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Rohingya exodus nears 300K – Little US pressure amid ethnic cleansing
September 10, 2017, 8:17 am
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In this photo, a Rohingya woman breaks down after a fight erupted during food distribution by local volunteers at Kutupalong, Bangladesh on Sept 8. - AP

Nearly 300,000 Rohingya Muslims have fled Myanmar’s Rakhine state into Bangladesh in the 15 days since new violence erupted and the United Nations is braced for a further surge, officials said Saturday.

The exodus figure has jumped about 20,000 in a day and from 164,000 on Thursday. Bangladesh authorities plan to build a camp that could house a quarter of a million people. “Some 290,000 Rohingya arrived in Bangladesh since Aug 25,” Joseph Tripura, a spokesman for the UN refugee agency, told AFP. New violence started on Aug 25 after Rohingya militants attacked police posts in Rakhine, triggering a security forces crackdown.

Those who have fled across the border have accused the Myanmar military of staging reprisal attacks on Muslim villages. Officials said the UN has found more Rohingya in Bangladesh villages and areas which were previously not included by relief agencies. Agencies are now bracing for a new increase in numbers. Dipayan Bhattacharyya, acting World Food Programme (WFP) head in Bangladesh, told AFP “the situation is very volatile.”

He added: “We started with planning for an influx of 120,000. Then we made a resource planning for 300,000. The current influx has almost now reached 300,000. Now the WFP and the other UN agencies on the ground may have to review it again if the influx continues unabated.”

Hungry Rohingya are running towards every food truck that arrives in the camps. Highlighting the uncertainty, Bhattacharyya said: “People are very desperate to get whatever assistance they can get in terms of food, shelter and water. They are deprived of everything. They are desperate for just basic survival.” The WFP started distributing 25-kilogramme rice sacks to families who have just arrived.

Meanwhile, don’t expect the United States to step in and resolve what is increasingly being describing as an ethnic cleansing campaign against Myanmar’s downtrodden Rohingya Muslims. Not wanting to undermine the Asian country’s democratic hero, the US is cautiously criticizing what looks like a forced exodus of more than a quarter-million Rohingya in the last two weeks as Myanmar’s military responds with hammer force to insurgent attacks. But neither the Trump administration nor lawmakers are readying sanctions or levying real pressure on Aung San Suu Kyi’s government. And a bill making its way through Congress even talks about enhancing US-Myanmar military cooperation.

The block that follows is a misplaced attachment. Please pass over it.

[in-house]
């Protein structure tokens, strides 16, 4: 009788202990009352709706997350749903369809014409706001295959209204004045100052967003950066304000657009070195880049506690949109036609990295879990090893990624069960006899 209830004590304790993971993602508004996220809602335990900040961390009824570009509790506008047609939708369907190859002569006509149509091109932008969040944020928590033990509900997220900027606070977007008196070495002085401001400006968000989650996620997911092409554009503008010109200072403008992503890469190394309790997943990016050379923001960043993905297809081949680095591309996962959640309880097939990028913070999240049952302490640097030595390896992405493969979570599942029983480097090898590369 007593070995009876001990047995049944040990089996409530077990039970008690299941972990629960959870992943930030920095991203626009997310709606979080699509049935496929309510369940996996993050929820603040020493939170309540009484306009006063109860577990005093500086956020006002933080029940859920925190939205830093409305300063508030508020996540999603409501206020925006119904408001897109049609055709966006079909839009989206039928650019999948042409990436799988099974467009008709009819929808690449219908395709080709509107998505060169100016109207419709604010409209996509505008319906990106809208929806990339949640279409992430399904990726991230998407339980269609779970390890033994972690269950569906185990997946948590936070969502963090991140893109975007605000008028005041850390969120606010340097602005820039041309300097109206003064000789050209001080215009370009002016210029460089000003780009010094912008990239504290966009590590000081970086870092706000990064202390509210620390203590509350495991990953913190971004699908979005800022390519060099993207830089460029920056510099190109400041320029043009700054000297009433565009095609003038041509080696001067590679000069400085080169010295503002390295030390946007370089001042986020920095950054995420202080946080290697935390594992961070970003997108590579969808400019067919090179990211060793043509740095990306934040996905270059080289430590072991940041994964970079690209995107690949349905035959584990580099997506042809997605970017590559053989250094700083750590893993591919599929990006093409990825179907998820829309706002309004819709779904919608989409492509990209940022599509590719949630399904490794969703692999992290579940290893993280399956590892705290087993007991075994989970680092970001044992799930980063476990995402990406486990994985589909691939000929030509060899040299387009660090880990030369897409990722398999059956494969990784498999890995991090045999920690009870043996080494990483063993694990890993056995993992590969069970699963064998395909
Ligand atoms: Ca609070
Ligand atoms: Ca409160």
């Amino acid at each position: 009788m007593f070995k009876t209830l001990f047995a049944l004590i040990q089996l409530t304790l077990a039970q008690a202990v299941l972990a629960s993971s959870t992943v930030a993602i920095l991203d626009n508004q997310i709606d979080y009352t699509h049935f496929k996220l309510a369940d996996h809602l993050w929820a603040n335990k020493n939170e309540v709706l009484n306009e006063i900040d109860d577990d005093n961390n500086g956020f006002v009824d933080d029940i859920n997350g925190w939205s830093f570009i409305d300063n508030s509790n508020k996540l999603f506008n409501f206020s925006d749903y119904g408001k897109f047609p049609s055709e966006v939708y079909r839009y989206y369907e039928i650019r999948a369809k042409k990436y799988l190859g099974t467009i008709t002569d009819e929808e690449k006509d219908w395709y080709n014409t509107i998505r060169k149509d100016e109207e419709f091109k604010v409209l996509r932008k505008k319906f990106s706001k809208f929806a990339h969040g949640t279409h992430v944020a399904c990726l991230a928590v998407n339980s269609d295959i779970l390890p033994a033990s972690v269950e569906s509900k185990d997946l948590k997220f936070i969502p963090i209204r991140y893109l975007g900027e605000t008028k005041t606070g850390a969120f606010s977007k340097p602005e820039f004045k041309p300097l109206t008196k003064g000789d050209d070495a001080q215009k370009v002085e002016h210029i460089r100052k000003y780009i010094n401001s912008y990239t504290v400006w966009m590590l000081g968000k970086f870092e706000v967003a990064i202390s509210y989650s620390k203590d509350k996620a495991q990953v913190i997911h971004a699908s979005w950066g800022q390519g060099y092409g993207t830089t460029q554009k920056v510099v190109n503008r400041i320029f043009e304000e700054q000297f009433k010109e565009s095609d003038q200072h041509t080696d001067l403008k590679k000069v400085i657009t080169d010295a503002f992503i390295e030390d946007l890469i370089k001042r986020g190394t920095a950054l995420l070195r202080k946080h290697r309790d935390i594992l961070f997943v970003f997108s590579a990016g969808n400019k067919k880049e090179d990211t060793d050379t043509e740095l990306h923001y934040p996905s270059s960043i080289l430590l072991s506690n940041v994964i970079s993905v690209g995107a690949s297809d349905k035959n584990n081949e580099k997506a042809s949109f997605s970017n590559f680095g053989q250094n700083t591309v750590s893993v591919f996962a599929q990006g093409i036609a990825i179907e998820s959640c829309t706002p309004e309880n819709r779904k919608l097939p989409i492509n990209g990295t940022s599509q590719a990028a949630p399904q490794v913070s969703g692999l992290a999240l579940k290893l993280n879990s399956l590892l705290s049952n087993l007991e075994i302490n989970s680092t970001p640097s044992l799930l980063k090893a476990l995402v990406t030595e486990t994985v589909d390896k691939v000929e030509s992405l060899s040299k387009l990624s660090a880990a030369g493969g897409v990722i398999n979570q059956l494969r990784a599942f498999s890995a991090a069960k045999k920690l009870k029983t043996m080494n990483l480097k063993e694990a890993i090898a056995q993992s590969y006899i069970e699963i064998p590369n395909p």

“Further normalization of the military-to-military relationship with Burma is the last thing we should be doing right now,” said Walter Lohman, Asia program director at the right-leaning Heritage Foundation. “What a terrible signal to be sending.” Human rights groups are equally appalled. The UN says 290,000 Rohingya have fled from Myanmar, the country also known as Burma, into neighboring Bangladesh since Aug 25. It is the biggest flight of the long-suppressed minority in a generation.

The Rohingya are denied citizenship in Myanmar and widely hated by majority Buddhists who regard them as illegal immigrants, although many have lived in the ethnically diverse Southeast Asian nation for generations. In a related news, the organization that oversees the Nobel Peace Prize said Friday the 1991 prize awarded to Myanmar’s Aung Sang Suu Kyi cannot be revoked.

Source: AFP

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